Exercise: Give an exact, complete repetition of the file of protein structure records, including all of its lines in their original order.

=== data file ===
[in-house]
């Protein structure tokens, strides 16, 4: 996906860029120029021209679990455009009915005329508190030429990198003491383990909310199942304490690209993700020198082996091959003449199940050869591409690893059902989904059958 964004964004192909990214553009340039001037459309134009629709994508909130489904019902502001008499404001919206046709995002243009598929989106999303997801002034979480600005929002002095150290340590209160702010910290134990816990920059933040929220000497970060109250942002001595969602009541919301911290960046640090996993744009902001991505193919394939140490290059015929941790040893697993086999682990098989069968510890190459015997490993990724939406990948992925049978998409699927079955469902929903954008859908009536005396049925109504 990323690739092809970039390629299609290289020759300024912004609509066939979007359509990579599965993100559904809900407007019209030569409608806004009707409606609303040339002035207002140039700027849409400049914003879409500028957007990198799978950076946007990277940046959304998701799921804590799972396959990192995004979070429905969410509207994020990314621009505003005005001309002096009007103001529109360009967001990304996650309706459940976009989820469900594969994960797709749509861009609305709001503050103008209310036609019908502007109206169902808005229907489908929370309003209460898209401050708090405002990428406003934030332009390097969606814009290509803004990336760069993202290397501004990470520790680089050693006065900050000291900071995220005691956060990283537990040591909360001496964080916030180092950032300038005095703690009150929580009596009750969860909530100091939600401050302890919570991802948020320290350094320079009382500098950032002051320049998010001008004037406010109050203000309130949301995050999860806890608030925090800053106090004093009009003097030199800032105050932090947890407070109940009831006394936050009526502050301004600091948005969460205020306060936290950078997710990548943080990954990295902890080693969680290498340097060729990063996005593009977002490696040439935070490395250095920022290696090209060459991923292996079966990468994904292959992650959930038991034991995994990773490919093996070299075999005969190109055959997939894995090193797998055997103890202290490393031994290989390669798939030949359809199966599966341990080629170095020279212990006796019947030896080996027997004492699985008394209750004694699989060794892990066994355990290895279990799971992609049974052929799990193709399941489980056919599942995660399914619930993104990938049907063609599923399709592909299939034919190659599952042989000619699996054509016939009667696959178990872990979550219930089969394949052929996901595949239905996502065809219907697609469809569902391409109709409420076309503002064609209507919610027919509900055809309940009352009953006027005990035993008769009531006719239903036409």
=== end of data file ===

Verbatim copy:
[in-house]
């Protein structure tokens, strides 16, 4: 996906860029120029021209679990455009009915005329508190030429990198003491383990909310199942304490690209993700020198082996091959003449199940050869591409690893059902989904059958 964004964004192909990214553009340039001037459309134009629709994508909130489904019902502001008499404001919206046709995002243009598929989106999303997801002034979480600005929002002095150290340590209160702010910290134990816990920059933040929220000497970060109250942002001595969602009541919301911290960046640090996993744009902001991505193919394939140490290059015929941790040893697993086999682990098989069968510890190459015997490993990724939406990948992925049978998409699927079955469902929903954008859908009536005396049925109504 990323690739092809970039390629299609290289020759300024912004609509066939979007359509990579599965993100559904809900407007019209030569409608806004009707409606609303040339002035207002140039700027849409400049914003879409500028957007990198799978950076946007990277940046959304998701799921804590799972396959990192995004979070429905969410509207994020990314621009505003005005001309002096009007103001529109360009967001990304996650309706459940976009989820469900594969994960797709749509861009609305709001503050103008209310036609019908502007109206169902808005229907489908929370309003209460898209401050708090405002990428406003934030332009390097969606814009290509803004990336760069993202290397501004990470520790680089050693006065900050000291900071995220005691956060990283537990040591909360001496964080916030180092950032300038005095703690009150929580009596009750969860909530100091939600401050302890919570991802948020320290350094320079009382500098950032002051320049998010001008004037406010109050203000309130949301995050999860806890608030925090800053106090004093009009003097030199800032105050932090947890407070109940009831006394936050009526502050301004600091948005969460205020306060936290950078997710990548943080990954990295902890080693969680290498340097060729990063996005593009977002490696040439935070490395250095920022290696090209060459991923292996079966990468994904292959992650959930038991034991995994990773490919093996070299075999005969190109055959997939894995090193797998055997103890202290490393031994290989390669798939030949359809199966599966341990080629170095020279212990006796019947030896080996027997004492699985008394209750004694699989060794892990066994355990290895279990799971992609049974052929799990193709399941489980056919599942995660399914619930993104990938049907063609599923399709592909299939034919190659599952042989000619699996054509016939009667696959178990872990979550219930089969394949052929996901595949239905996502065809219907697609469809569902391409109709409420076309503002064609209507919610027919509900055809309940009352009953006027005990035993008769009531006719239903036409």